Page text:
As part of its policy of shareholder dialogue, Amundi supports a number of collective shareholder initiatives, such as the Institutional Investors' Group on Climate Change (IIGCC), the Carbon Disclosure Project (CDP), the CDP Water Disclosure Project, the Forest Footprint Disclosure Project, the Access to Medecine Index, the UN Global Compact engagement on leaders & laggards and the Extractive Industries Transparency Initiative (EITI).
These international initiatives bring together institutional investors and asset management professionals. With what aim? Urging companies to improve their practices and disclosure on fighting climate change, deforestation, preserving water supplies and improving healthcare in developing countries. They also seek to persuade the extractive industry to be more transparent in their relations with the countries where they operate.
Shareholder dialogue allows Amundi to actively participate in improving the practices of companies that it invests in.
In all of its active investments, Amundi enforces strict rules that are the foundation of its responsible policy:
- All direct investments in companies involved in the production or trade of anti-personnel mines and cluster munitions are prohibited, in compliance with the Ottawa convention and the Oslo convention;
- Issuers which are rated G on the extra-financial rating scale (from A to G, A being the top score) are excluded from the universe of all of Amundi’s investment funds. G-rated issuers seriously and repeatedly contravene the principles set out in the UN Global Compact. In such cases, even if a company shows good practices on other criteria, its exclusion is submitted for approval to Amundi’s rating committee. The committee meets on a monthly basis. It is chaired by Amundi’s Head of Steering and Control functions. The heads of Amundi’s main departments are permanent members.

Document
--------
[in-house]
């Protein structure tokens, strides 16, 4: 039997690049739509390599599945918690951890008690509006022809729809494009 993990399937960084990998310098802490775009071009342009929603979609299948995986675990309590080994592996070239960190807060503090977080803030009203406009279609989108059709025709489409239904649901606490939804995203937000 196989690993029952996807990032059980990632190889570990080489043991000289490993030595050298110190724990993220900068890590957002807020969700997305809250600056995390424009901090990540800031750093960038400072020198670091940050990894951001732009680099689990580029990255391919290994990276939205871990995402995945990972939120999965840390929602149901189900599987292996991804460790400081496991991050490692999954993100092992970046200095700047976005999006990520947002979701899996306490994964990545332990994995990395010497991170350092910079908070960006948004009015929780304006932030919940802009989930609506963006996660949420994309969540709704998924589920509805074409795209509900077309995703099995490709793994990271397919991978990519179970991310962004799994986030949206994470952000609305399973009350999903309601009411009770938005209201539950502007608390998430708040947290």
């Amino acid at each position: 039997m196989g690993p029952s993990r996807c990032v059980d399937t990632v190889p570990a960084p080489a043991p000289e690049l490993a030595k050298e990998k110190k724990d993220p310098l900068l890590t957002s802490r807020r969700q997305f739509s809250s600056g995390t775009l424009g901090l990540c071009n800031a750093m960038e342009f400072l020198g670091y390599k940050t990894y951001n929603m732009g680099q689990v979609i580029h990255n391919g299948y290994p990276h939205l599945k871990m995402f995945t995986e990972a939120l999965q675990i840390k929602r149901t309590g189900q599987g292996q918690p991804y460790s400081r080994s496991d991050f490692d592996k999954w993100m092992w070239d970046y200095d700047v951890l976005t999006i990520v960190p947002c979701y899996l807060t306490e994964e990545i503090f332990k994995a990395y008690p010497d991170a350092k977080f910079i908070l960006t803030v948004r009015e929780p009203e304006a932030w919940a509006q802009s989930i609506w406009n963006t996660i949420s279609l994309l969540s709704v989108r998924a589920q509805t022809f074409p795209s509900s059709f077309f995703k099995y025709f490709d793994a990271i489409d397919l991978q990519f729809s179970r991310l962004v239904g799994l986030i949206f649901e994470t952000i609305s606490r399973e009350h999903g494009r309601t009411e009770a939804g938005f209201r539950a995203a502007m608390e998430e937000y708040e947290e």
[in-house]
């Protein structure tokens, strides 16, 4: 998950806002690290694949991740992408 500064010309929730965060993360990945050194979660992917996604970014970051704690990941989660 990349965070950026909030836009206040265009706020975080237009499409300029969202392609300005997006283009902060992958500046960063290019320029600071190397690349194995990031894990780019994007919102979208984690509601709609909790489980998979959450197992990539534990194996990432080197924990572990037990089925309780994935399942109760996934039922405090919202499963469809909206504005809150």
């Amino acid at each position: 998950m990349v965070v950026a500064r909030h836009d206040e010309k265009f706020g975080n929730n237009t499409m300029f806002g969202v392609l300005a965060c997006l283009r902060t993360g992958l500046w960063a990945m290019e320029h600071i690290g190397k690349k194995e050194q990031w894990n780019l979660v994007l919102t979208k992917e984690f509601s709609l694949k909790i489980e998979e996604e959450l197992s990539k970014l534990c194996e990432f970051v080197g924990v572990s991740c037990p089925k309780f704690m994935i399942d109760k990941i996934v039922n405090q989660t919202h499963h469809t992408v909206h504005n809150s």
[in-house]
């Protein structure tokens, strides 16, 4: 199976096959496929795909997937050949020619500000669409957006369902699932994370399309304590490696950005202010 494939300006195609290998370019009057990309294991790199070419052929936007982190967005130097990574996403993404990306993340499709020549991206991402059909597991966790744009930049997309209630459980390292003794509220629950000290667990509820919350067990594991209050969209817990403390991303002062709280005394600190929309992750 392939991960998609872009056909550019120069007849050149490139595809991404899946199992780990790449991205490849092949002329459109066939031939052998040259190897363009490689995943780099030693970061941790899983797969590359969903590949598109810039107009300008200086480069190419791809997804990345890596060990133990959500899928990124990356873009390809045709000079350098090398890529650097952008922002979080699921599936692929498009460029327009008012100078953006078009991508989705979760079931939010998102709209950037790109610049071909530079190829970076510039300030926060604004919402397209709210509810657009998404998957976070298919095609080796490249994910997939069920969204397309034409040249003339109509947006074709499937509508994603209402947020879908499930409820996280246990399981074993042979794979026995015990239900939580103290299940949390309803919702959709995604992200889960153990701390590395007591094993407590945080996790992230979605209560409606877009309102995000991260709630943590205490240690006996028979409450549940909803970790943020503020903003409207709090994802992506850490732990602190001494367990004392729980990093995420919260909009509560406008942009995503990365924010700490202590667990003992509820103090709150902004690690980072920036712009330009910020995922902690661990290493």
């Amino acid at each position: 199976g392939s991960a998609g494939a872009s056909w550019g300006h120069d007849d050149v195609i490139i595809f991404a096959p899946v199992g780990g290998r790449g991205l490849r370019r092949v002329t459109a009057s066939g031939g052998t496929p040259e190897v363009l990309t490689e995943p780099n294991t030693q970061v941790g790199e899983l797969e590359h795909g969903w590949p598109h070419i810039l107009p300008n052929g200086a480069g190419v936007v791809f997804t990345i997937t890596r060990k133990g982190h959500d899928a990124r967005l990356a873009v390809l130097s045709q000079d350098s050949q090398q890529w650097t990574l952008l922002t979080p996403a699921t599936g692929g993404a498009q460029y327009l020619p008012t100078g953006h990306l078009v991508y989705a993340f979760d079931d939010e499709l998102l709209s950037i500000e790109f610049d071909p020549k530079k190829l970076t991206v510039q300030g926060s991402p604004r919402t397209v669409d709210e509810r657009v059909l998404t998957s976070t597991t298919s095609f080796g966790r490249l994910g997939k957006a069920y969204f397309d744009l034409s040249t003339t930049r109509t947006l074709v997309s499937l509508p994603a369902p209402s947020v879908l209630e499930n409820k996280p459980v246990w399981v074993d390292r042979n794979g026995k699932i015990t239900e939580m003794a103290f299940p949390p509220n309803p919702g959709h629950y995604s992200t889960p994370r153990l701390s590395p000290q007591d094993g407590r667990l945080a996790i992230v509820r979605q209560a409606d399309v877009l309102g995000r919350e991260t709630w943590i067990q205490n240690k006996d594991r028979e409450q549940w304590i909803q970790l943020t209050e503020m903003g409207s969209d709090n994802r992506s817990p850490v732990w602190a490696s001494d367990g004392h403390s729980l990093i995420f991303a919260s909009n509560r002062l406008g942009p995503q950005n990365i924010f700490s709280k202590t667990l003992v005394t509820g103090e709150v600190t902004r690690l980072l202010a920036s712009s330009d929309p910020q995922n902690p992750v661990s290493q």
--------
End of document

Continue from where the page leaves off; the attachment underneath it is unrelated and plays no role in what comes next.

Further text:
* active management: except index-tracking UCITS and except ETFs
Principle 1: Businesses should support and respect the protection of internationally proclaimed human rights; and
Principle 2: Make sure that they are not complicit in human rights abuses.
Principle 3: Businesses should uphold the freedom of association and the effective recognition of the right to collective bargaining;
Principle 4: The elimination of all forms of forced and compulsory labour;
Principle 5: The effective abolition of child labour; and
Principle 6: The elimination of discrimination in respect of employment and occupation.
Principle 7: Businesses should support a precautionary approach to environmental challenges;
Principle 8: Undertake initiatives to promote greater environmental responsibility; and
Principle 9: Encourage the development and diffusion of environmentally friendly technologies.
Principle 10: Businesses should work against corruption in all its forms, including extortion and bribery